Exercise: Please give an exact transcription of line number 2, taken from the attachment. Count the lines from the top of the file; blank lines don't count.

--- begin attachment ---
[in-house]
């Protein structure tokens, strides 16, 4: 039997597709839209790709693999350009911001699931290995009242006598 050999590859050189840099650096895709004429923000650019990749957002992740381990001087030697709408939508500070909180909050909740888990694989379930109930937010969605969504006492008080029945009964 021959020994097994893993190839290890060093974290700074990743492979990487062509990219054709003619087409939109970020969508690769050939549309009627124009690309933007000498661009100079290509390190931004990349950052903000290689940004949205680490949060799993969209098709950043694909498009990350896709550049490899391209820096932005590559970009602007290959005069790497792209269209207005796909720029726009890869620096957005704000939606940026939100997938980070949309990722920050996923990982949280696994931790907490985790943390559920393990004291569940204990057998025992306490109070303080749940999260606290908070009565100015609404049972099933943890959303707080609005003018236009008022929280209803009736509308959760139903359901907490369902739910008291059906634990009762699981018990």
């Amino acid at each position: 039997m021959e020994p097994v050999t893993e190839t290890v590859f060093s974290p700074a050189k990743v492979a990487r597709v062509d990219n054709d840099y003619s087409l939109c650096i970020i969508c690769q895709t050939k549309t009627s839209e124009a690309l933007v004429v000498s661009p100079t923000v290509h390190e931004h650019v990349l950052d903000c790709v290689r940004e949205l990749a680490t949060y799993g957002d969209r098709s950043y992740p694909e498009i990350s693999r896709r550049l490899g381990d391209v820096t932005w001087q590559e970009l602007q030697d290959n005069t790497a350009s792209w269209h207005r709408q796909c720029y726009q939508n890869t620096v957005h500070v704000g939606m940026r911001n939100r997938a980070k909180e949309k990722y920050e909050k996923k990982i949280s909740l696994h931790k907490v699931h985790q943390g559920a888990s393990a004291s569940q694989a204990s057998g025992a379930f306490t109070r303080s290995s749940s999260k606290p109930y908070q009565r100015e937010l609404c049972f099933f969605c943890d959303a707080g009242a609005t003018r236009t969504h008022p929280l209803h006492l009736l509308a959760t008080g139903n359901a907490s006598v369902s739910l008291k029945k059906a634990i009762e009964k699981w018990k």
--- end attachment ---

């Protein structure tokens, strides 16, 4: 039997597709839209790709693999350009911001699931290995009242006598 050999590859050189840099650096895709004429923000650019990749957002992740381990001087030697709408939508500070909180909050909740888990694989379930109930937010969605969504006492008080029945009964 021959020994097994893993190839290890060093974290700074990743492979990487062509990219054709003619087409939109970020969508690769050939549309009627124009690309933007000498661009100079290509390190931004990349950052903000290689940004949205680490949060799993969209098709950043694909498009990350896709550049490899391209820096932005590559970009602007290959005069790497792209269209207005796909720029726009890869620096957005704000939606940026939100997938980070949309990722920050996923990982949280696994931790907490985790943390559920393990004291569940204990057998025992306490109070303080749940999260606290908070009565100015609404049972099933943890959303707080609005003018236009008022929280209803009736509308959760139903359901907490369902739910008291059906634990009762699981018990």